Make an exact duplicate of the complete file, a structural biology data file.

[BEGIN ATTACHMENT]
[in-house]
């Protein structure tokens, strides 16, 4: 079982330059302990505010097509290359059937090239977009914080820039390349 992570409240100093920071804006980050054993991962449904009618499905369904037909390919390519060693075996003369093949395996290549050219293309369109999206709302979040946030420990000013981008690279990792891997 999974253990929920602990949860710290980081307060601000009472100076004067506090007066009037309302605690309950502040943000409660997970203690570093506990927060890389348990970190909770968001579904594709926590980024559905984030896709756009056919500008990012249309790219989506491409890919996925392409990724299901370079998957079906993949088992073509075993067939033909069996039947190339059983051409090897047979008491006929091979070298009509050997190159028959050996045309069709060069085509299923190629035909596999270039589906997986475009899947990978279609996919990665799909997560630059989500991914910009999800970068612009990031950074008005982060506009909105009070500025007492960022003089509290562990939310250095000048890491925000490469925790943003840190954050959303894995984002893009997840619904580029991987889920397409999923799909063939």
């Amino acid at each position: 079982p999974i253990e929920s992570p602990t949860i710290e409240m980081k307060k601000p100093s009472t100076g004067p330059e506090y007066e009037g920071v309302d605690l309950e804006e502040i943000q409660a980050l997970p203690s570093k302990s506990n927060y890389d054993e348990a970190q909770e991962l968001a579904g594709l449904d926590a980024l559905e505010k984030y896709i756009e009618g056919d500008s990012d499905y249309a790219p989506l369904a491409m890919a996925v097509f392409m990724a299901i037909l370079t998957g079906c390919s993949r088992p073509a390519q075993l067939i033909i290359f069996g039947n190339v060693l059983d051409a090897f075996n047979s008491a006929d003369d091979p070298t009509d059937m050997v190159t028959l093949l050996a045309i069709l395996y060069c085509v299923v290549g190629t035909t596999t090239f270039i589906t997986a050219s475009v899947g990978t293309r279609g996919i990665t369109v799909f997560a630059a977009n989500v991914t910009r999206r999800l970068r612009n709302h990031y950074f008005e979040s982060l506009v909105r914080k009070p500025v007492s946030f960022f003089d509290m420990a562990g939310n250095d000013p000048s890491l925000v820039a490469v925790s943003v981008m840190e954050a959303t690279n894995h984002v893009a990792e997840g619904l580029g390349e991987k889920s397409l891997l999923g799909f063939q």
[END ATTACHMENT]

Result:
[in-house]
């Protein structure tokens, strides 16, 4: 079982330059302990505010097509290359059937090239977009914080820039390349 992570409240100093920071804006980050054993991962449904009618499905369904037909390919390519060693075996003369093949395996290549050219293309369109999206709302979040946030420990000013981008690279990792891997 999974253990929920602990949860710290980081307060601000009472100076004067506090007066009037309302605690309950502040943000409660997970203690570093506990927060890389348990970190909770968001579904594709926590980024559905984030896709756009056919500008990012249309790219989506491409890919996925392409990724299901370079998957079906993949088992073509075993067939033909069996039947190339059983051409090897047979008491006929091979070298009509050997190159028959050996045309069709060069085509299923190629035909596999270039589906997986475009899947990978279609996919990665799909997560630059989500991914910009999800970068612009990031950074008005982060506009909105009070500025007492960022003089509290562990939310250095000048890491925000490469925790943003840190954050959303894995984002893009997840619904580029991987889920397409999923799909063939």
């Amino acid at each position: 079982p999974i253990e929920s992570p602990t949860i710290e409240m980081k307060k601000p100093s009472t100076g004067p330059e506090y007066e009037g920071v309302d605690l309950e804006e502040i943000q409660a980050l997970p203690s570093k302990s506990n927060y890389d054993e348990a970190q909770e991962l968001a579904g594709l449904d926590a980024l559905e505010k984030y896709i756009e009618g056919d500008s990012d499905y249309a790219p989506l369904a491409m890919a996925v097509f392409m990724a299901i037909l370079t998957g079906c390919s993949r088992p073509a390519q075993l067939i033909i290359f069996g039947n190339v060693l059983d051409a090897f075996n047979s008491a006929d003369d091979p070298t009509d059937m050997v190159t028959l093949l050996a045309i069709l395996y060069c085509v299923v290549g190629t035909t596999t090239f270039i589906t997986a050219s475009v899947g990978t293309r279609g996919i990665t369109v799909f997560a630059a977009n989500v991914t910009r999206r999800l970068r612009n709302h990031y950074f008005e979040s982060l506009v909105r914080k009070p500025v007492s946030f960022f003089d509290m420990a562990g939310n250095d000013p000048s890491l925000v820039a490469v925790s943003v981008m840190e954050a959303t690279n894995h984002v893009a990792e997840g619904l580029g390349e991987k889920s397409l891997l999923g799909f063939q």